By Jason Douglas
LONDON--Activity in Britain' services sector grew in December at the fastest pace in more than a year, buoyed by healthy demand at home and a boost to exports from a weak pound.
The data add to signs that the U.K. economy ended 2016 on a strong footing, further defying expectations of a post-Brexit slowdown. But many economists warn growth is set to ease off in 2017 as accelerating inflation squeezes consumers' wallets and uncertainty over the U.K.'s future ties to the European Union weighs on business investment.
Meanwhile, global economic prospects look uncertain, following Donald Trump's victory in the U.S. presidential vote in November and looming elections in France and Germany.Andrew Haldane, the Bank of England's chief economist, said Thursday there appeared to be a disconnect between policy makers' caution on growth and the more upbeat view displayed by investors, who have in recent weeks driven global stock markets higher.
"At some point these two parallel universes need to come together," Mr. Haldane said--adding that it wasn't clear how the global economy would take this reckoning.
Financial information firm IHS Markit Ltd. said its purchasing managers index for the services sector rose to 56.2 in December from 55.2 a month earlier, marking the fastest pace of growth since July 2015.
The expansion in services, which account for almost 80% of the U.K.'s annual output, was driven by new product launches, marketing efforts and bumper exports, which have benefited from a slide in sterling since Britain voted to leave the EU in June.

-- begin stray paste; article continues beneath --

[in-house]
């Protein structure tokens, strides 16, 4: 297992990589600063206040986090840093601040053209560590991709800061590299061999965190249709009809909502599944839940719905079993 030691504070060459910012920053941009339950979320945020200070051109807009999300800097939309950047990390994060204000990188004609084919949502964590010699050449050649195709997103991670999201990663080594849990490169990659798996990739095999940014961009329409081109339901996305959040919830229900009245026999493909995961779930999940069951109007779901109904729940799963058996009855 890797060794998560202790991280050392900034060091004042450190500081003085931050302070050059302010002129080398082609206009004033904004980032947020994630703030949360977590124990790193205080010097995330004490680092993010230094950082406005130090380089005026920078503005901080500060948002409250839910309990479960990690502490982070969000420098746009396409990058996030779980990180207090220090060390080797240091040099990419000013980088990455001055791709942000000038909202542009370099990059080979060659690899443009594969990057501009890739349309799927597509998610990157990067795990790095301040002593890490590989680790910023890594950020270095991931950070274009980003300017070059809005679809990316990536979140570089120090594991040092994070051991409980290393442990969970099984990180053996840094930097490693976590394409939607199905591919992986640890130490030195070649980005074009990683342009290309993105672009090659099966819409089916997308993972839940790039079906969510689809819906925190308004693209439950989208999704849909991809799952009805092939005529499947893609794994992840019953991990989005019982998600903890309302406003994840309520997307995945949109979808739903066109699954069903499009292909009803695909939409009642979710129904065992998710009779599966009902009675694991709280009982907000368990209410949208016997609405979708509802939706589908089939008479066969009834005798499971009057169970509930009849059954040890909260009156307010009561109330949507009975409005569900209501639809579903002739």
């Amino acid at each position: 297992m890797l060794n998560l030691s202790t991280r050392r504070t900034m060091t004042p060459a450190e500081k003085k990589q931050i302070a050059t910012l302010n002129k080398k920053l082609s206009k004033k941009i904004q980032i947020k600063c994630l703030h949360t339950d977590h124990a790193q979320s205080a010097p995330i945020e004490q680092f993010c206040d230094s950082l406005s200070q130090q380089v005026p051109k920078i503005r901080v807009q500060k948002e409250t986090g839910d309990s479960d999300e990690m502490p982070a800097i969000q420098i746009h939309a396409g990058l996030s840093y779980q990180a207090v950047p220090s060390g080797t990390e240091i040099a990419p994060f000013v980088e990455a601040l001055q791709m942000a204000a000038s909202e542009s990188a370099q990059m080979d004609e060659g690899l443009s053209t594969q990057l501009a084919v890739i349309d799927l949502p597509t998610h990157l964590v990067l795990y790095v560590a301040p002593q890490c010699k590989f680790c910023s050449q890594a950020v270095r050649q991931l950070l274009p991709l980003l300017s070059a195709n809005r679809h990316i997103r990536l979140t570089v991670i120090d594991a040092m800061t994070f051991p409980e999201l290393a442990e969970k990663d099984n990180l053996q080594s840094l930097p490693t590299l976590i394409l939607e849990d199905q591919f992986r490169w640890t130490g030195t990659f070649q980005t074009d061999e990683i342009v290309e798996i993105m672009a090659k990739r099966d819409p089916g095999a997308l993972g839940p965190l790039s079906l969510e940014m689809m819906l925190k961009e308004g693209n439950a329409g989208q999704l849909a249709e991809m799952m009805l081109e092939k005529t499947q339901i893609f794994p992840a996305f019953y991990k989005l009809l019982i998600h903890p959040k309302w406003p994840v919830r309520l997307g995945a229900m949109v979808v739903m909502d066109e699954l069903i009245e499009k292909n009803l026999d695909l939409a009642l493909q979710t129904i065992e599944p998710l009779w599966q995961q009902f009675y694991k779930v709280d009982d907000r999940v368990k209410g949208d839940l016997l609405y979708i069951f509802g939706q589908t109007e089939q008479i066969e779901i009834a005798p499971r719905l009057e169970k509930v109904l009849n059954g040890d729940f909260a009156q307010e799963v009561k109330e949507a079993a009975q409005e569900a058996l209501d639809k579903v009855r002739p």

Similar gauges of activity for manufacturing and construction also recorded gains in December, suggesting the British economy is set for another quarter of healthy growth in the final three months of the year.
The economy's strength has confounded widespread predictions of a sharp slowdown in the aftermath of June's referendum. Prime Minister Theresa May has said she would give Brussels formal notice of the U.K.'s intention to withdraw by the end of March and is due early this year to sketch out more detail on her objectives in coming Brexit negotiations, scheduled to last at least two years.
Economists say the economy's recent strength may not last, however, as sterling's decline is fueling a revival in inflation that is expected to hurt consumer spending. Thursday's survey found cost pressures for firms rose in December at a rate close to November's five-year high.
The Bank of England, which cut its benchmark interest rate in August to cushion the economy from any Brexit-related jitters, has said it expects annual inflation to overshoot its 2% goal in the first half of the year.
Mr. Haldane said Thursday he expected consumers to "throttle back" spending in the coming months as quickening price increases started to bite.
Write to Jason Douglas at firstname.lastname@example.org
(END) Dow Jones Newswires
January 05, 2017 11:28 ET (16:28 GMT)
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